Two Cats Kitchen, one of the most original restaurants in Birmingham, is shedding its “New Baltic” roots for a wider culinary exploration.
Chef patron Niki Astley is planning a liberating menu overhaul in the Jewellery Quarter to give full vent to his creativity and food influences.
Two Cats was born in April 2014 as a “pop-up” known as Two Cats Roaming until a permanent home was found in 2015. The restaurant went on to garner hard-earned and promising national reviews and remains a beacon of originality among the dark morass of chain-dining Brum.
Astley, a self-taught chef, set out to restyle traditional Baltic/western-Russian food, refining presentation, and preserving flavours while reinterpreting others. It has been a remarkably successful project and the natural flourishes and flavour pairings have been a breath of fresh air in the evolving city’s dining scene. I am thinking in particular of a starter of beetroot and buttermilk “gazpacho” and a dessert of celeriac ice-cream, pears, birch biscuit and verbena.
Now it is time for change at 27 Warstone Lane. Astley says he launched Two Cats as an exploration of Baltic food, for which he coined the phrase New Baltic, as a way of approaching traditional dishes without the homespun quality. So robust Russian dumplings were more like lighter ravioli.
“lt was more the idea of a geographical palate,” says Astley. “The problem with all this is I’m not Baltic-Russian. Naturally, you don’t have to be [Baltic-Russian] to cook a style of food, but many times my own dishes and ideas are seen as part of the tradition.
“They aren’t and ultimately they belong only in my kitchen and nowhere else. This is why I’m leaving the Baltic behind. I want the food to belong to me and not to a culture.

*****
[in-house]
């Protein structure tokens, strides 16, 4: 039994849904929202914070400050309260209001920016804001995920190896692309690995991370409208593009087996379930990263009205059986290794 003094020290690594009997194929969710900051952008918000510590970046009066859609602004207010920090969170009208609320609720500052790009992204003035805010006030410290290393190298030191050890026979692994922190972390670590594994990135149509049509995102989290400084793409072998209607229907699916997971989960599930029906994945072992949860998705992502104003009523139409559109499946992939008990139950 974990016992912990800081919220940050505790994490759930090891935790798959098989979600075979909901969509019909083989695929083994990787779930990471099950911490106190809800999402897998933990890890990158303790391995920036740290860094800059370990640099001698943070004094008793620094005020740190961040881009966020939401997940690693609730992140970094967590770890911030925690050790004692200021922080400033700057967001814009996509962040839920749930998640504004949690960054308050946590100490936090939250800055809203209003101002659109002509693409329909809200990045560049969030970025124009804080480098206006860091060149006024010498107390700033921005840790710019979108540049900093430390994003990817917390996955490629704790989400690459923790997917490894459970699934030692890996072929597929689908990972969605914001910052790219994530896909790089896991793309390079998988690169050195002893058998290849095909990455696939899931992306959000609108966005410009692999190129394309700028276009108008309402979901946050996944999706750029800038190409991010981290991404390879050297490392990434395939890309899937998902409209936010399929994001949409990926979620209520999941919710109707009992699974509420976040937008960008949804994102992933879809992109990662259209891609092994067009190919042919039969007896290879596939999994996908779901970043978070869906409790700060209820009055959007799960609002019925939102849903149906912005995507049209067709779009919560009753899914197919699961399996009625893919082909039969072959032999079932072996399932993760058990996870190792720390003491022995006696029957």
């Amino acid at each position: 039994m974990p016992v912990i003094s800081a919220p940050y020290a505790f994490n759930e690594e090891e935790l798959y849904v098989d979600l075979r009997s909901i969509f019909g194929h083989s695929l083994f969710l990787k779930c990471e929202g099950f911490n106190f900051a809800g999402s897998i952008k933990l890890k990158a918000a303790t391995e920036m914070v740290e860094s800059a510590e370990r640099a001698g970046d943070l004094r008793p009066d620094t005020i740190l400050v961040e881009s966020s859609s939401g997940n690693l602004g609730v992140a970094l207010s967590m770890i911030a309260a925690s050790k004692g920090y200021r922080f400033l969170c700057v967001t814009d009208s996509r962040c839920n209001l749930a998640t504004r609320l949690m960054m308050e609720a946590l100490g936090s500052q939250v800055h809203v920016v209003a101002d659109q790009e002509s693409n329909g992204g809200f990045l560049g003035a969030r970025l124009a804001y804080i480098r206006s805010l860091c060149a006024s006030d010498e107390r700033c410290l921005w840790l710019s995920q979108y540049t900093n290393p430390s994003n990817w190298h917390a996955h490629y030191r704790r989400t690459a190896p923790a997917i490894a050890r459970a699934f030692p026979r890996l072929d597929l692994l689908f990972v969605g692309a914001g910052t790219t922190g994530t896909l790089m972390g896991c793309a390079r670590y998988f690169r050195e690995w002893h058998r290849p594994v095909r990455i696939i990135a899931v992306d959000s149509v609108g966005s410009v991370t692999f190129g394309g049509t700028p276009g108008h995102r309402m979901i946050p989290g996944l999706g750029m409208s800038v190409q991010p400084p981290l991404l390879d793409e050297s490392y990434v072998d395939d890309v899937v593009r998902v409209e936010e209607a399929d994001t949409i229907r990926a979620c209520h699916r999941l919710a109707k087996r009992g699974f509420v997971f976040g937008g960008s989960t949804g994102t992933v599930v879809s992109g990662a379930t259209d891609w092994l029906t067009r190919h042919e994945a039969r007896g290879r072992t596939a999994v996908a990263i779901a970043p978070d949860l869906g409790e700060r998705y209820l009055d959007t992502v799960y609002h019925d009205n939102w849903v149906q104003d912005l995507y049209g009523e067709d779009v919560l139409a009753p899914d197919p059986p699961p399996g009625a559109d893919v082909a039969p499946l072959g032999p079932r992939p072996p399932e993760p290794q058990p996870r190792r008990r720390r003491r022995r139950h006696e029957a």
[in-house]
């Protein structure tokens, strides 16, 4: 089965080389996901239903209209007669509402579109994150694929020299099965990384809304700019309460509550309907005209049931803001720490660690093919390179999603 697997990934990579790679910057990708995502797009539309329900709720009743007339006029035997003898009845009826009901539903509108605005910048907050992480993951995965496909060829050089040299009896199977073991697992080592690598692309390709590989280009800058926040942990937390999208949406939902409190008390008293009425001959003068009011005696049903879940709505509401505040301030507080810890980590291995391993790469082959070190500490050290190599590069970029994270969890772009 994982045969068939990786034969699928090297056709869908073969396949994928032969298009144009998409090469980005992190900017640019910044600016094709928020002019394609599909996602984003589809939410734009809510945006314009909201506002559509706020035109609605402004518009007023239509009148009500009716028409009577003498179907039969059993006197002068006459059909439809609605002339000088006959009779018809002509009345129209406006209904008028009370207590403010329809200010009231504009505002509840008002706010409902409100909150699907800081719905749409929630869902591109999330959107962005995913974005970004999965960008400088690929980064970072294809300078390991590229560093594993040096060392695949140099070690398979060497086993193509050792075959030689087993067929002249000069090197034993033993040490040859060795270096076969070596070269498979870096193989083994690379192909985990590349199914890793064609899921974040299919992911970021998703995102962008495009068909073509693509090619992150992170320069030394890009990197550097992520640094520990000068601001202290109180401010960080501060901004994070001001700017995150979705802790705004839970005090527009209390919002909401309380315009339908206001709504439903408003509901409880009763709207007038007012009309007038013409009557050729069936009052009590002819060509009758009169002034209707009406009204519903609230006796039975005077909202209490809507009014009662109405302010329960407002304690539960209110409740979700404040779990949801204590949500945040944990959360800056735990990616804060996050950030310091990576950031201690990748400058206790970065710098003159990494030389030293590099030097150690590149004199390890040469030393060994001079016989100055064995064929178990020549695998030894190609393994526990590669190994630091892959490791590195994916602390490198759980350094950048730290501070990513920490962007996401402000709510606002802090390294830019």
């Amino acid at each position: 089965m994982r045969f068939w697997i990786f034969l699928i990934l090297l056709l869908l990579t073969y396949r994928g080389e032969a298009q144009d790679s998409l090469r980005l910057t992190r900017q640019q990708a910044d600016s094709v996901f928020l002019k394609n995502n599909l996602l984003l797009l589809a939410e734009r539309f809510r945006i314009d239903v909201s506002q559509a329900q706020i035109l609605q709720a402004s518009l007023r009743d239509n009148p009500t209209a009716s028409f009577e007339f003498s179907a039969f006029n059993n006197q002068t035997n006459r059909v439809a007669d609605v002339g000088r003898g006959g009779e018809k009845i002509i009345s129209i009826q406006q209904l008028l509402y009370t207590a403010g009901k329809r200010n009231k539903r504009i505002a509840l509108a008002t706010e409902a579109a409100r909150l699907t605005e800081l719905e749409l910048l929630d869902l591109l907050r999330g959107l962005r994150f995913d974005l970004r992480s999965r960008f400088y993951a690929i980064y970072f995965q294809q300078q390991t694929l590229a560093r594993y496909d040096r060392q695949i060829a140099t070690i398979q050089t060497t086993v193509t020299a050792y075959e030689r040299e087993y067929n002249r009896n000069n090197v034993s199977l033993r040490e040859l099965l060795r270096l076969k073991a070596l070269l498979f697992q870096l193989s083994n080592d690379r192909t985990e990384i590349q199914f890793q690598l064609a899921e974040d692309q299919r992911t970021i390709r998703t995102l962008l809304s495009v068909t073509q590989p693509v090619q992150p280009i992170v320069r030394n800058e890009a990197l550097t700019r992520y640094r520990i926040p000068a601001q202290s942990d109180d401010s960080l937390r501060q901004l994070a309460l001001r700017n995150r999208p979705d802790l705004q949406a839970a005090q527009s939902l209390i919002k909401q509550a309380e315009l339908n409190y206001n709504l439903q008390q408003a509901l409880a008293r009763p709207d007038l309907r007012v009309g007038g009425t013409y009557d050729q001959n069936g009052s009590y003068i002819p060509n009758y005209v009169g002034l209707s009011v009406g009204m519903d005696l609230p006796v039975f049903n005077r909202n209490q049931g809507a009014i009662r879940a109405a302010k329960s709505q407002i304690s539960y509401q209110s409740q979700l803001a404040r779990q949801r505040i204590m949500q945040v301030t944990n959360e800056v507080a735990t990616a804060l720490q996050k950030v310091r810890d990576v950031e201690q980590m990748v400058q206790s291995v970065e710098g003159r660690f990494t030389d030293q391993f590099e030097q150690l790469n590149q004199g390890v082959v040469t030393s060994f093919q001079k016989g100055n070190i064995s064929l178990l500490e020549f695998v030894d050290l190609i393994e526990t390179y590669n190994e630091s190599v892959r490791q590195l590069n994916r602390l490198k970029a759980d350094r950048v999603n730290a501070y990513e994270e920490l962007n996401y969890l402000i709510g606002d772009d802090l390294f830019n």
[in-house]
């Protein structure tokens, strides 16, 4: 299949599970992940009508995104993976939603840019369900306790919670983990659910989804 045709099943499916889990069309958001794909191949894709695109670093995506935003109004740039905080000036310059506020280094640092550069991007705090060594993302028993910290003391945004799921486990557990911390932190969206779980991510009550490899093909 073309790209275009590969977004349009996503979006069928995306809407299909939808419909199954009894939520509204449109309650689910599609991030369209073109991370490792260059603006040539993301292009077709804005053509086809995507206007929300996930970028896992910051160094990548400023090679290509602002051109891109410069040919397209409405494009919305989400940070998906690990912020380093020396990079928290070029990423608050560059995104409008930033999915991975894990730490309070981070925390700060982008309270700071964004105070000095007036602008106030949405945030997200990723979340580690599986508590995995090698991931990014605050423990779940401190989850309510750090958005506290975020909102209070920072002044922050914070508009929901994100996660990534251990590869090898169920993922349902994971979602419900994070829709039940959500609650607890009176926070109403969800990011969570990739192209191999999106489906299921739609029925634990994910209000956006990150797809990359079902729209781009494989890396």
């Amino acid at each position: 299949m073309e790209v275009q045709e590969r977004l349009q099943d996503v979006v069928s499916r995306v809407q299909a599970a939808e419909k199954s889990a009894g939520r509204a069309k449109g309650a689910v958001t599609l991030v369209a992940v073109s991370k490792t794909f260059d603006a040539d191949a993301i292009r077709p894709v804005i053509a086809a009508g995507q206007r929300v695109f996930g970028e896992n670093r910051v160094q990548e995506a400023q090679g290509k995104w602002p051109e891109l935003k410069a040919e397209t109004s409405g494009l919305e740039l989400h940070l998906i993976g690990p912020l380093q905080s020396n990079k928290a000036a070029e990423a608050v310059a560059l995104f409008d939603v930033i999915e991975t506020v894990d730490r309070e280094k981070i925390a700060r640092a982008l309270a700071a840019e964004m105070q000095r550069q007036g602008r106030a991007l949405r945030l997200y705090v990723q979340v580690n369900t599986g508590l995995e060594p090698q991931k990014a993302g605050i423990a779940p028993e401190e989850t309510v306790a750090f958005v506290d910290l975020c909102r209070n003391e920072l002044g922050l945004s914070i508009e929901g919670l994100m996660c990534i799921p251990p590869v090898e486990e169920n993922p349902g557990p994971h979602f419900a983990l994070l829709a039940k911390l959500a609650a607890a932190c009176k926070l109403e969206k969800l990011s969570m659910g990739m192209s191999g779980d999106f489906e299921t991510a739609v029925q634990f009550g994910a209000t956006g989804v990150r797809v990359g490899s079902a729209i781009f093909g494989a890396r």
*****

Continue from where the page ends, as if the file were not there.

“Eastern Europe is, and always will be, an element of what happens in the restaurant, but it isn’t my full story. To shut out those factors is essentially shutting out a part of me.
“When I first decided this I thought it would be easier, taking off the shackles if you will. Truthfully, fusing together myriad influences without becoming a banal fusion is a harder balance to strike than the limitations I initially imposed on myself.”
Chefs don’t make life easy for themselves, do they?
Astley’s new approach will be open to public scrutiny for dinner on Thursday, Friday and Saturday (23-25 March) and for lunch on the Saturday.
Here is a flavour of the new menus:
- Pine and onion
- Sorrel, fresh cheese and young herbs
- Black pudding, apple and sea urchin
- Octopus, chia seed, lime, olive and olive oil
- Turnip, honey, Marmite and shisho
- Smoked Iberian pork neck, wild garlic and caramelised seaweed
- Rhubarb, tarragon, ginger, Cognac and pepper
- Cherry blossom and buttermilk
The seven-course menu is £49 and a drinks pairing will be available.
There are 24 covers for each service and bookings are by telephone: 0121 212 0070 (bank card required).
Astley will not be able to cater for “extreme” allergies at this time but says he will do once the new menus have bedded in.